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Vaginal Prolapse is a condition in which structures such as the uterus, rectum, bladder, urethra, small bowel, or the vagina itself may begin to prolapse, or fall out of their normal positions. Without medical treatment or surgery, these structures may eventually prolapse farther and farther into the vagina or even through the vaginal opening if their supports weaken enough.


The network of muscles, ligaments, and skin in and around a woman's vagina acts as a complex support structure that holds pelvic organs, and tissues in place. This support network includes the skin and muscles of the vaginal walls (a network of tissues called the fascia). Various parts of this support system may eventually weaken or break, causing a common condition called vaginal prolapse.

The symptoms that result from vaginal prolapse commonly affect sexual function as well as bodily functions such as urination and defecation. Pelvic pressure and discomfort are also common symptoms.

Types of Vaginal Prolapse:

Depending on the organ and the side from which the organ prolapses or protrudes into the vaginal, vaginal prolapse can be divided into five types: Uterine Prolapse, Anterior Prolapse, Posterior prolapse, Enterocele and Vaginal Vault Prolapse.

  • Anterior prolapse occurs when the bladder or the urethra bulges in on the vagina. Bladder and Urethra exist towards the anterior walls of the vagina, and thus a prolapse from any of these is named as an Anterior or Anterior Wall Prolapse. When the bladder protrudes into the vagina, the condition is named as cystocele, while protrusion of urethra into the vagina is named as urethrocele. Commonly the two condition coexists and is named as cyst urethrocele vaginal prolapse.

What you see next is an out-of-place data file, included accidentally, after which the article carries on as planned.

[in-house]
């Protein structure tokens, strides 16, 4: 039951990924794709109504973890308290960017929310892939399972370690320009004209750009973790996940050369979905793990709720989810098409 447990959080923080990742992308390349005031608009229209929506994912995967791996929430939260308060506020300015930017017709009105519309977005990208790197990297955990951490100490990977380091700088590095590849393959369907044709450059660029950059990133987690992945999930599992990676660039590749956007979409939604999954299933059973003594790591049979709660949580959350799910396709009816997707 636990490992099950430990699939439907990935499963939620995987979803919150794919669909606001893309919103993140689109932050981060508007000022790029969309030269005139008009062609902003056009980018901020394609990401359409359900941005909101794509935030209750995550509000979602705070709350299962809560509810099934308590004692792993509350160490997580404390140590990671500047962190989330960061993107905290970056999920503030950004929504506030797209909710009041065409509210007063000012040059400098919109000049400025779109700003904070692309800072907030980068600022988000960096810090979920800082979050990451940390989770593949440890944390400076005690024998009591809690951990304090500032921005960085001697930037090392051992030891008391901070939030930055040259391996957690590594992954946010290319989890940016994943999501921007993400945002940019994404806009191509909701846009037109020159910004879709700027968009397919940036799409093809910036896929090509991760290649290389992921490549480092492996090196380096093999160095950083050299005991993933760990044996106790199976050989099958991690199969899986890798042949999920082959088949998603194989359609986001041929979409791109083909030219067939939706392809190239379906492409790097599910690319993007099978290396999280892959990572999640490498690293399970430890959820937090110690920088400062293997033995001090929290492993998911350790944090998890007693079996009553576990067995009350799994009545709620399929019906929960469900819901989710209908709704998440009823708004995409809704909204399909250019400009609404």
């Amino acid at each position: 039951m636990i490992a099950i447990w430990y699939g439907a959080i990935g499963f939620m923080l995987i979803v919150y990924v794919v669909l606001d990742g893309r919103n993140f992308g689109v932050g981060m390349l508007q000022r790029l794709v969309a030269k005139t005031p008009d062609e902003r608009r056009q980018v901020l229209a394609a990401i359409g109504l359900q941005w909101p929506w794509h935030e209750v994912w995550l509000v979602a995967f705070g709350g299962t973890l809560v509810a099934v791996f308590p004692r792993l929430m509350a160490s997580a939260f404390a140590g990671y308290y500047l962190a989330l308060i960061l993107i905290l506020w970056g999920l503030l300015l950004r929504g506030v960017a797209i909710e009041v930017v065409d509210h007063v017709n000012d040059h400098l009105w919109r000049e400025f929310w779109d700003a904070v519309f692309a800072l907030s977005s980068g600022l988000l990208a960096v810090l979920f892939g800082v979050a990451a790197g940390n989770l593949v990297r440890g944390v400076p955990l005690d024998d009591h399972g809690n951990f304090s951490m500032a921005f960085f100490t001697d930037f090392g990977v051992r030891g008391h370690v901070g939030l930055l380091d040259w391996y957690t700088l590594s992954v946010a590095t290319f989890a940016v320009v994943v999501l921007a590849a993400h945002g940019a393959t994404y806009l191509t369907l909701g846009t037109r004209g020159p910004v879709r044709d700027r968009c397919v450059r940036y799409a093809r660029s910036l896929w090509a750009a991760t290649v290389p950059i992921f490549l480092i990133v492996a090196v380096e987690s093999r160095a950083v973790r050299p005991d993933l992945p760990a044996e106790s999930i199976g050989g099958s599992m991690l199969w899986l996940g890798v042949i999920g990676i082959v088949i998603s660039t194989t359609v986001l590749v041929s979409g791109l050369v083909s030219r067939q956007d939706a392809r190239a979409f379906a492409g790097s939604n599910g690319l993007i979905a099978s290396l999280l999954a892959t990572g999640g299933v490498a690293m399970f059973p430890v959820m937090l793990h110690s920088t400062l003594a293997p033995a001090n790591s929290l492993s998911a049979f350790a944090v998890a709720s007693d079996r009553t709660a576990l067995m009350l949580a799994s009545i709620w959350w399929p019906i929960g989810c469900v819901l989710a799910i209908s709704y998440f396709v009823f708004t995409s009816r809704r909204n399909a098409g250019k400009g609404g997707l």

• Uterine Prolapse as the name suggests, is the herniation or protrusion of the uterus into the vagina due to the failure of ligamentous and fascial supports. In extreme cases of uterine prolapse, wherein the ligaments lose complete support, the uterus might fall through the vagina, while the vagina falls inside the body. Uterine prolapse often coexists with anterior and posterior vaginal prolapse.

  • Posterior vaginal prolapse refers to a condition when the rectum or the bowels protrude into the vaginal. It is also known as a rectocele. Posterior prolapse can occur alongside other forms of prolapse. It is common for more than one prolapses to occur together.

  • Enterocele is a type of vaginal prolapse that primarily occurs in patients who undergo hysterectomy, i.e., the surgical removal of the uterus. In enterocele, the herniation generally occurs at the apex of the vaginal. Enterocele is sometimes characterized as a type of posterior vaginal prolapse, but unlike rectocele, occurs only when the uterus is surgically removed.

  • Vaginal Vault Prolapse is closely related to enterocele and occurs in individuals who have undergone the hysterectomy. In this case, the apex part of the vagina herniates on itself, or falls on itself, such that the once highest point of the vagina, becomes its lowest point, hanging out of the vagina.